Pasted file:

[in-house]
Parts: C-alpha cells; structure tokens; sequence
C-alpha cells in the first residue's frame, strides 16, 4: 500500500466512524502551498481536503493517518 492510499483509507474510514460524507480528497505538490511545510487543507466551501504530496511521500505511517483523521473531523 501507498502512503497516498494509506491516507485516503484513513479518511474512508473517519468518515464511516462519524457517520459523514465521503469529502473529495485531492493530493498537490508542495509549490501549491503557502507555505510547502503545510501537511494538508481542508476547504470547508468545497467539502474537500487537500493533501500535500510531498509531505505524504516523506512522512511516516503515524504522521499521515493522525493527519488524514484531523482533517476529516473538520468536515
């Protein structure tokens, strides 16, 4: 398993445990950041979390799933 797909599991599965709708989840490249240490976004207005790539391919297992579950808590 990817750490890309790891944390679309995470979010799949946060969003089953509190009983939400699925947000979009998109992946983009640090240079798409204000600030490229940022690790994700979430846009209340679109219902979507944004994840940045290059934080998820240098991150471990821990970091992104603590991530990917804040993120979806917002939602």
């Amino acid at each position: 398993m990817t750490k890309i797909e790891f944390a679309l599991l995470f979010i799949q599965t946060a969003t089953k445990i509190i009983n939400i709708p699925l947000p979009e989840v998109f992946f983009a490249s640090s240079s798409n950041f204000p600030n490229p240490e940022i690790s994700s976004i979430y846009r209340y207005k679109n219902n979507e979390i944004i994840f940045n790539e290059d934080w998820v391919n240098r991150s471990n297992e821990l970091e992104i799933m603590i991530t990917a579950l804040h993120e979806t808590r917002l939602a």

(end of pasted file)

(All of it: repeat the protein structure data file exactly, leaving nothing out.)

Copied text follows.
[in-house]
Parts: C-alpha cells; structure tokens; sequence
C-alpha cells in the first residue's frame, strides 16, 4: 500500500466512524502551498481536503493517518 492510499483509507474510514460524507480528497505538490511545510487543507466551501504530496511521500505511517483523521473531523 501507498502512503497516498494509506491516507485516503484513513479518511474512508473517519468518515464511516462519524457517520459523514465521503469529502473529495485531492493530493498537490508542495509549490501549491503557502507555505510547502503545510501537511494538508481542508476547504470547508468545497467539502474537500487537500493533501500535500510531498509531505505524504516523506512522512511516516503515524504522521499521515493522525493527519488524514484531523482533517476529516473538520468536515
């Protein structure tokens, strides 16, 4: 398993445990950041979390799933 797909599991599965709708989840490249240490976004207005790539391919297992579950808590 990817750490890309790891944390679309995470979010799949946060969003089953509190009983939400699925947000979009998109992946983009640090240079798409204000600030490229940022690790994700979430846009209340679109219902979507944004994840940045290059934080998820240098991150471990821990970091992104603590991530990917804040993120979806917002939602």
């Amino acid at each position: 398993m990817t750490k890309i797909e790891f944390a679309l599991l995470f979010i799949q599965t946060a969003t089953k445990i509190i009983n939400i709708p699925l947000p979009e989840v998109f992946f983009a490249s640090s240079s798409n950041f204000p600030n490229p240490e940022i690790s994700s976004i979430y846009r209340y207005k679109n219902n979507e979390i944004i994840f940045n790539e290059d934080w998820v391919n240098r991150s471990n297992e821990l970091e992104i799933m603590i991530t990917a579950l804040h993120e979806t808590r917002l939602a």